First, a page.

FLY BOSTON & TRANSFER TO AMESBURY, (MASSACHUSETTS)
Our autumn birding tour to New England begins with a morning flight from London Heathrow to Boston, the state capital of Massachusetts. From there, we’ve an easy, 60-minute drive northeast this afternoon to Amesbury, in Essex County, where we spend our first three nights. Amesbury lies on on the Merrimack River and close to the New Hampshire border. Night Amesbury (MA)
THE NEW ENGLAND COAST AT PLUM ISLAND, CAPE ANN & ROCKPORT
In autumn, the mosaic of rich and varied habitats of coastal New England are in themselves a sight to behold. Open areas of golden saltmarsh are backed by bottle-green pines and maples ‘on the turn’, and the spires of Newburyport and other coastal towns. Sandy beaches and blue Atlantic seas sweep into the distance.
Staying just three miles from the best coastal locations enables us to enjoy short journeys to the key birding sites. Nearby are Plum Island and Salisbury Beach State Reservation, where one can spend a whole day exploring the sheltered bays, intertidal marshes, sandy beaches and patches of woodland. Greeted by large flocks of Double-crested Cormorants, the saltmarsh may be dotted with Great Egrets and Northern Harriers. A quick check of the sea will almost certainly reveal our first flocks of scoter, with the recently ‘split’ White-winged being the most common species here, often joined by puffin-like male Surf Scoter. Great Northern Divers (or Common Loon as they are known on this side of the pond) are relatively common and often still in summer plumage – they can come very close inshore, giving spectacular views. Gannets, too, feed offshore and we may see Great Cormorant or the last of the season’s Caspian Terns.
On the inland side of the coastal promontories, shallow pools provide a chance to see a wealth of wildfowl. Black Duck are most frequent, with Green-winged and Blue-winged Teal, Northern Shoveler and Pintail also regular. An assortment of waders pick and probe amongst the ducks: Greater Yellowlegs may be joined by the daintier Lesser Yellowlegs, and we should see Dunlin, Semipalmated and Grey (here ‘Black-bellied’) Plovers, Semipalmated Sandpipers and perhaps a long-winged American Golden Plover or dark-rumped (Hudsonian) Whimbrel.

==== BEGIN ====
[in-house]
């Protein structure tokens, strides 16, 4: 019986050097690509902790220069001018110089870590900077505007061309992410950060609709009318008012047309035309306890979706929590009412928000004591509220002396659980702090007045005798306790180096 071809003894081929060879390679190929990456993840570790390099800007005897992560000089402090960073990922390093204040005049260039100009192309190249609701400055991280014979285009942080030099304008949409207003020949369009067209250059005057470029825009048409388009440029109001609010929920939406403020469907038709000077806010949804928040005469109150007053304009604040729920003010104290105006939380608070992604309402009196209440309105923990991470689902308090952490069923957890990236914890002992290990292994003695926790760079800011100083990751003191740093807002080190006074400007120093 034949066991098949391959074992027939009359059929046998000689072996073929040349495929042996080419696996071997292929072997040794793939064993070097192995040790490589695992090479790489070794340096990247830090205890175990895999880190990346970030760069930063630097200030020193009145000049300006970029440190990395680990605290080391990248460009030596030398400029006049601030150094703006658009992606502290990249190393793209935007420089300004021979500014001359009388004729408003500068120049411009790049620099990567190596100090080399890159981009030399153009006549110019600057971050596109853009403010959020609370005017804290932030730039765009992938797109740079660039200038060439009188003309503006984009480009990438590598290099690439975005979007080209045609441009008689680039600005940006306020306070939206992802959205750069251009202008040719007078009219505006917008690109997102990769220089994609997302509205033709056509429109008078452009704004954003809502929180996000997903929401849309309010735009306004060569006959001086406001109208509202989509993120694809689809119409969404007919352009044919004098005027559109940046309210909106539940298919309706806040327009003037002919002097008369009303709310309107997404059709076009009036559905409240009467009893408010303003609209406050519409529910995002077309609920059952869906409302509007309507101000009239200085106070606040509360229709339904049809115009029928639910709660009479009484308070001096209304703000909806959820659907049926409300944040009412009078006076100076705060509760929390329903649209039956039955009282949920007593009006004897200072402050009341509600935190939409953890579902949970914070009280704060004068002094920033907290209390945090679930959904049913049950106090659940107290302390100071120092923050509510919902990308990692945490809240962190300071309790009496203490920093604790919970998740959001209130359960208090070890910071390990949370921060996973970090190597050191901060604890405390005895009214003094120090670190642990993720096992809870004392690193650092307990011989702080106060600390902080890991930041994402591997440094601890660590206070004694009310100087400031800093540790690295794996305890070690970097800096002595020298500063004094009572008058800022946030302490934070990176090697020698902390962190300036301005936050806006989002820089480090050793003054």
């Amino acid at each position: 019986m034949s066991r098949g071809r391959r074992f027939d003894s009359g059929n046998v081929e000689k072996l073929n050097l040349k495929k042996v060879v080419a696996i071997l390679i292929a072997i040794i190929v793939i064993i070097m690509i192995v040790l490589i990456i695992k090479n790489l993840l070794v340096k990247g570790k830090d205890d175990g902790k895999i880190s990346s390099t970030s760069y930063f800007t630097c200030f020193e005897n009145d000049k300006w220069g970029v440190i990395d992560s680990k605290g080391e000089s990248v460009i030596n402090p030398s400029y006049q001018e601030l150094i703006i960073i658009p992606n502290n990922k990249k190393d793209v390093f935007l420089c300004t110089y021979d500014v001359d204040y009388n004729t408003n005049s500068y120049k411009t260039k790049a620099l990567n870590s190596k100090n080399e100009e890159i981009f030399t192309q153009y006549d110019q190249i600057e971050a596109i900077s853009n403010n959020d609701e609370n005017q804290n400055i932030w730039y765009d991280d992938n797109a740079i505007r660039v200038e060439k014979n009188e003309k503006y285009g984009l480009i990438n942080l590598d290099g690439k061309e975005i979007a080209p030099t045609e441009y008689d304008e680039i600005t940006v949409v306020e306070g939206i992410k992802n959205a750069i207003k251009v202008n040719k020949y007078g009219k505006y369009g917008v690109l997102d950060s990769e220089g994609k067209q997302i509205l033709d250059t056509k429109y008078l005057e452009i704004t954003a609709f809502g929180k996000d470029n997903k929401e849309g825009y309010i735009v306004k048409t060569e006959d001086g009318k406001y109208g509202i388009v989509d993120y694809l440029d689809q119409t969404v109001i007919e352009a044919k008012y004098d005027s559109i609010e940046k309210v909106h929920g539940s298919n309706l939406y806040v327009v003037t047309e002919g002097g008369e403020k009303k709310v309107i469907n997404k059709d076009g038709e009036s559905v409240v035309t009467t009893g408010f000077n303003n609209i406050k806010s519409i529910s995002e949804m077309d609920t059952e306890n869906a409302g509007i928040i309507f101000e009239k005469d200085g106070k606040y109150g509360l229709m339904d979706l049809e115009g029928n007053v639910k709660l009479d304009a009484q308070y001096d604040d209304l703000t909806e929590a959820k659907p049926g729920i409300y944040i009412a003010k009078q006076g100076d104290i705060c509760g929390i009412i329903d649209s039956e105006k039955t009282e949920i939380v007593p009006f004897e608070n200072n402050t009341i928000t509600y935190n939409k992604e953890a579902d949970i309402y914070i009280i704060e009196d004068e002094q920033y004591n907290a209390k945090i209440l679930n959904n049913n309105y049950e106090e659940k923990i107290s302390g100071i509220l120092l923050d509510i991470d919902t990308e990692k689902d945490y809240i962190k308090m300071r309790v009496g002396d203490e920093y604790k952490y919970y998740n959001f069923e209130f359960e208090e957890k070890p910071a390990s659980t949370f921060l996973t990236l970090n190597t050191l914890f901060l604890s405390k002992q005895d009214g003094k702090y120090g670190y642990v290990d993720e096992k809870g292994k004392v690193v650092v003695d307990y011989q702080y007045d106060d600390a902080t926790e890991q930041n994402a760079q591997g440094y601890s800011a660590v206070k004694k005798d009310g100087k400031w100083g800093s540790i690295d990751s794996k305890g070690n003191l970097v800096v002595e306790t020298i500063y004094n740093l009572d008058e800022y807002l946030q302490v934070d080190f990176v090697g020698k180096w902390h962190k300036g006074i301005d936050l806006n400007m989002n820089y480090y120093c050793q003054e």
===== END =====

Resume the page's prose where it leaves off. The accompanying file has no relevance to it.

Walking the dunes and grassy areas could well produce Horned Lark, Buff-bellied Pipit, and a nice variety of sparrows - most likely are Song, Savanna and Chipping – and there is a chance of Snow or Lapland Buntings, too. The edges of the marsh are a great place to seek out the mustard-faced Saltmarsh Sparrow, a markedly secretive bird.
We will also check out the patches of mixed woodland with an eye out for warblers. Myrtle, Palm and Blackpoll are regularly present in fall, when we may also find Eastern Phoebe. Yellow-bellied Sapsucker can be found quietly picking about the small trees, and Northern Flickers can be seen sweeping in above the trees. Eastern Towhee and Golden-crowned Kinglet are both possible, whilst at the other end of the size spectrum, Bald Eagles loaf about and Cooper’s Hawk may be mobbed by the American Crows.
On one day we drive a little further, out to Cape Ann and Rockport to the southeast. This rocky promontory has the feel of the Isles of Scilly at times, with small coastal villages and seaweed-strewn rocky shores – but the birds are a little different, though! Amongst the patches of beach and rocks, Common Eiders (dresseri) gather – some still flightless and in moult; Double-crested Cormorants gather to dry their wings, providing a handy comparison with their larger and more familiar cousins, Great Cormorants; and ‘slate-backed’ Laughing Gulls loaf with Ring-billed and American Herring Gulls.
From headlands like Andrews or Halibut Point, all three species of scoter - Black, Surf and White-winged - are again easily seen. The sight of them flying past in close-range flocks is a great experience. If the winds are a little stronger and in the north, we have our first chance here of shearwaters and perhaps an auk or Red-throated Diver. The woodlands at Halibut Point State Park can be productive too if you find a feeding flock, bringing more chances of warblers – perhaps a Tennessee or Black-throated Green, this time – and White-crowned Sparrow. One more thing not to be missed is the opportunity to savour the famous local clam chowder in a restaurant in picturesque Rockport!